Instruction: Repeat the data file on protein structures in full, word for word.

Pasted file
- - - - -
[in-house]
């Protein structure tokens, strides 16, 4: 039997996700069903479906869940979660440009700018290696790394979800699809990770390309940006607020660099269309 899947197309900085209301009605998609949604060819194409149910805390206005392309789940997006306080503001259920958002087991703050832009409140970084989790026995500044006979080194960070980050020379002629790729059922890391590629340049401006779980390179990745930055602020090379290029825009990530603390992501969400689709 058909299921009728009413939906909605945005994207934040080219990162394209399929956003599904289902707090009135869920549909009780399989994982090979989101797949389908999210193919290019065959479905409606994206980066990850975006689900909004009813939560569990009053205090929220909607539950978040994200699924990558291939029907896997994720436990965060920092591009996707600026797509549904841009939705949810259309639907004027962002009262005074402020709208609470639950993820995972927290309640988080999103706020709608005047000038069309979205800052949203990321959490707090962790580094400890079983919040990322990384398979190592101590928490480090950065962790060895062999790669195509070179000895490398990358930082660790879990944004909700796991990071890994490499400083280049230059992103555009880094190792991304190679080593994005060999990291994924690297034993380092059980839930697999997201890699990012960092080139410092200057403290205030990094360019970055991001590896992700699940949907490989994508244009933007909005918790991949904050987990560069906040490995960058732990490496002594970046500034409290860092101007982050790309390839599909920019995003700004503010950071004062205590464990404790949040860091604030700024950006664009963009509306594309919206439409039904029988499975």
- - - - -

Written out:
[in-house]
């Protein structure tokens, strides 16, 4: 039997996700069903479906869940979660440009700018290696790394979800699809990770390309940006607020660099269309 899947197309900085209301009605998609949604060819194409149910805390206005392309789940997006306080503001259920958002087991703050832009409140970084989790026995500044006979080194960070980050020379002629790729059922890391590629340049401006779980390179990745930055602020090379290029825009990530603390992501969400689709 058909299921009728009413939906909605945005994207934040080219990162394209399929956003599904289902707090009135869920549909009780399989994982090979989101797949389908999210193919290019065959479905409606994206980066990850975006689900909004009813939560569990009053205090929220909607539950978040994200699924990558291939029907896997994720436990965060920092591009996707600026797509549904841009939705949810259309639907004027962002009262005074402020709208609470639950993820995972927290309640988080999103706020709608005047000038069309979205800052949203990321959490707090962790580094400890079983919040990322990384398979190592101590928490480090950065962790060895062999790669195509070179000895490398990358930082660790879990944004909700796991990071890994490499400083280049230059992103555009880094190792991304190679080593994005060999990291994924690297034993380092059980839930697999997201890699990012960092080139410092200057403290205030990094360019970055991001590896992700699940949907490989994508244009933007909005918790991949904050987990560069906040490995960058732990490496002594970046500034409290860092101007982050790309390839599909920019995003700004503010950071004062205590464990404790949040860091604030700024950006664009963009509306594309919206439409039904029988499975």